• Roberto Ligrone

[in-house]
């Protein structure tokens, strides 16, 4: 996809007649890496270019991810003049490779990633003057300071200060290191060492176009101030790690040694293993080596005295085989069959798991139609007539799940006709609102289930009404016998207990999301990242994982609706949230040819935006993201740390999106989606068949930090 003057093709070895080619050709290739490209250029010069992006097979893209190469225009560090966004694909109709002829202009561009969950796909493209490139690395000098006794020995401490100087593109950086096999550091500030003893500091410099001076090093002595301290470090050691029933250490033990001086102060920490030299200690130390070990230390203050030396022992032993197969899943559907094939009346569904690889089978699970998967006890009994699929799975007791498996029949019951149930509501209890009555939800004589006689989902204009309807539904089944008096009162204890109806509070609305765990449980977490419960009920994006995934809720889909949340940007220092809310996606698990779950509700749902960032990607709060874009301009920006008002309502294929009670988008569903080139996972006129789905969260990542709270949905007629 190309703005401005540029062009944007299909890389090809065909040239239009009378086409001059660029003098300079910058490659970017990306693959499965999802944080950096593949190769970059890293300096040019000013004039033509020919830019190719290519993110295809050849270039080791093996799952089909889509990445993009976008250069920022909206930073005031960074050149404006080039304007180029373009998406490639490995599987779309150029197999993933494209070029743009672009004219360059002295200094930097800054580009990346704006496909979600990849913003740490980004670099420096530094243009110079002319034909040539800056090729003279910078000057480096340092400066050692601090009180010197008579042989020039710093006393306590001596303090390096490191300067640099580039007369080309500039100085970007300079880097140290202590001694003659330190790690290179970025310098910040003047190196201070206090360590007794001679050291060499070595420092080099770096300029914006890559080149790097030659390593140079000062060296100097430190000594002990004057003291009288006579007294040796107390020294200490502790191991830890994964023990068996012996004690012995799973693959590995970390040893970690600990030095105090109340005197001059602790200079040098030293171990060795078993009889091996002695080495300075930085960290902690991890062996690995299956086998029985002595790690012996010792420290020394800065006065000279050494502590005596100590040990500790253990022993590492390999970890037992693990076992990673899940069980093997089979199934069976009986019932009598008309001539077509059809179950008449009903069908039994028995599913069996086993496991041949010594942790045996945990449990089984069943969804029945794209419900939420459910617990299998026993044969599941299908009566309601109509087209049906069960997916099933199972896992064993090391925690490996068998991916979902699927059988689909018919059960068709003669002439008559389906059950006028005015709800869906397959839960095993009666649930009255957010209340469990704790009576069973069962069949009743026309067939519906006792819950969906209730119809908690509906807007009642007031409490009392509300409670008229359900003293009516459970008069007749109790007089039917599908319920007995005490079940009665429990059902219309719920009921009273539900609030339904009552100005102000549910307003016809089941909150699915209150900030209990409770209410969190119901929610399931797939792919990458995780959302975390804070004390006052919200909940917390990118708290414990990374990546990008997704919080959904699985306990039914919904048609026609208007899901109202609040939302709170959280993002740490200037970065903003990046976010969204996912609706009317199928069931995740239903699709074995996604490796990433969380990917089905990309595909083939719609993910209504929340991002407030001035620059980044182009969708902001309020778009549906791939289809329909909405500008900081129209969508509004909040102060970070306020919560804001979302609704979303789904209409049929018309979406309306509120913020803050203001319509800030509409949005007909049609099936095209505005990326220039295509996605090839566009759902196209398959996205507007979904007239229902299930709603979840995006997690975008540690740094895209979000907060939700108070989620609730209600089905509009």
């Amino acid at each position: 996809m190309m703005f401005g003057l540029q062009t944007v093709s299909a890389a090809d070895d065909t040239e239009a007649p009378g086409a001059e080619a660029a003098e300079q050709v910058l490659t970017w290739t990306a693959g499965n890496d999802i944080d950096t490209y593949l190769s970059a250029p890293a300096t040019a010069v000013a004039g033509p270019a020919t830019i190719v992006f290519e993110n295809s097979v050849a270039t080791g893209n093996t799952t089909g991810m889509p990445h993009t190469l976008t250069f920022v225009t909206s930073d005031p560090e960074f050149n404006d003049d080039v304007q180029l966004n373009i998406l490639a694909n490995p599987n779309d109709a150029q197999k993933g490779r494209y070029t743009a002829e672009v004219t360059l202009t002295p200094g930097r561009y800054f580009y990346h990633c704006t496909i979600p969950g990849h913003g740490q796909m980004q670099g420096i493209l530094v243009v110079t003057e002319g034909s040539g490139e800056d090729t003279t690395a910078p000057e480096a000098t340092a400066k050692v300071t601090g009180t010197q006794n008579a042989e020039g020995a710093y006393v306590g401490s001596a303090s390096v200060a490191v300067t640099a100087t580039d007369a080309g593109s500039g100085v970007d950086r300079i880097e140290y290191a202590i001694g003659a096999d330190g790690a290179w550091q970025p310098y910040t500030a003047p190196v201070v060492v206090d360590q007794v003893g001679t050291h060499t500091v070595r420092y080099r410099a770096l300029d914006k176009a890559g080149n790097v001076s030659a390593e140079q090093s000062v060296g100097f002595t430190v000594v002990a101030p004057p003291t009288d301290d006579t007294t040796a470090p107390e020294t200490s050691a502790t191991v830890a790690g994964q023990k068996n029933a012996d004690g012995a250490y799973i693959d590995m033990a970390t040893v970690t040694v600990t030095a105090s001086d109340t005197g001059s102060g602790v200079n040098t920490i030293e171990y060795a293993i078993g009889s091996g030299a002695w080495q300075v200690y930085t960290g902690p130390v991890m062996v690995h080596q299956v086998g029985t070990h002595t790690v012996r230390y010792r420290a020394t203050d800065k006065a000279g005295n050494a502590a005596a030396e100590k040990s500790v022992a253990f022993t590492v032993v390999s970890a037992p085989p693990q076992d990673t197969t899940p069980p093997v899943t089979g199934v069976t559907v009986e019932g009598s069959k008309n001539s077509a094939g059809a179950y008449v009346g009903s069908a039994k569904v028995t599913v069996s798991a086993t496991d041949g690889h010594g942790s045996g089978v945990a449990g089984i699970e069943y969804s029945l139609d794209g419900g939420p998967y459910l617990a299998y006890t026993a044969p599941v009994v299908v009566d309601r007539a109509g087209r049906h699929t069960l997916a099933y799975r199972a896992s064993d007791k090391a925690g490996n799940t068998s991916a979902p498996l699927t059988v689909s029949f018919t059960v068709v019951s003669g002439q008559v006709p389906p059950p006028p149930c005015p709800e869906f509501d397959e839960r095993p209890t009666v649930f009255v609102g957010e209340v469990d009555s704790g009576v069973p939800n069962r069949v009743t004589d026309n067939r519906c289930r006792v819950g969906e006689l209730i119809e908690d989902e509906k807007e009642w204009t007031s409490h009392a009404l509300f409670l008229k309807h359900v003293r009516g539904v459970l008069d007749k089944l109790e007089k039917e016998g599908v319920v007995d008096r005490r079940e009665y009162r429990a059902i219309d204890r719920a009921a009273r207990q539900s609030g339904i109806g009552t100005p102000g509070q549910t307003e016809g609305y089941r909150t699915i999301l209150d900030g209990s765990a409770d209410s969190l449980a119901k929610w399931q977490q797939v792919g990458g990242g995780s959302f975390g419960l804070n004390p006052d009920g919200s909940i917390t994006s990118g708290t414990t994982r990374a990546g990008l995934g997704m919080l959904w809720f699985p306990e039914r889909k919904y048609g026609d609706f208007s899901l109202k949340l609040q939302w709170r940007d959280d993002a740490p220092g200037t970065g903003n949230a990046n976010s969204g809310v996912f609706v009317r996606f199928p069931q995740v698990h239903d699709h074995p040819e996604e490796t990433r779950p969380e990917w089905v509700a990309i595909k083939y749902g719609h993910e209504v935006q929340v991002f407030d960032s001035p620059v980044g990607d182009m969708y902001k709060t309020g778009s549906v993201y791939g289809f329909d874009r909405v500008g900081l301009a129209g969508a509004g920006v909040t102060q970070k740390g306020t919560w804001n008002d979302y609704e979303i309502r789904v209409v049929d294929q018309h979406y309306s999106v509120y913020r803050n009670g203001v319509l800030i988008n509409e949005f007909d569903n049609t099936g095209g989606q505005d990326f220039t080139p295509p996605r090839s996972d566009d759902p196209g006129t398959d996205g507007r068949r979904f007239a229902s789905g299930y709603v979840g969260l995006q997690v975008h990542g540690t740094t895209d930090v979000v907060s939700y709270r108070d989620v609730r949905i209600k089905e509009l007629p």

Multicellularity evolved many times independently in both bacteria and eukaryotes, but only in the latter did it attain high levels of complexity. Multicellularity dramatically enhanced niche construction and ecosystem complexity. The key factor behind the success of multicellularity is increased fitness from labour division and cellular specialization. Multicellularity required the evolution of mechanisms of cellular communication and differentiation, with frequent instances of convergence across the taxonomic spectrum. Of 119 major eukaryotic clades currently recognized, 83 are exclusively unicellular and 36 encompass multicellular forms; among the latter, six clades evolved forms with a high level of cellular differentiation. Large-sized multicellular organisms evolved vascular systems for long-distance transport. The animals and land plants added internal extracellular compartments subject to homeostatic control. In closed-form multicellular organisms (e.g. the animals and volvocine algae), the body shape is determined during embryo development, after which stem cells control cellular turnover and isometric growth. Open-form organisms (e.g. land plants and fungi) retain totipotent cells that produce new organs throughout life duration. In weismannist organisms (essentially insects, vertebrates and volvocine algae), a germ line precociously separates from the somatic line. Complex multicellular organisms have three hierarchically interlinked levels of organization and three related levels of death, i.e. systemic, organ and cellular.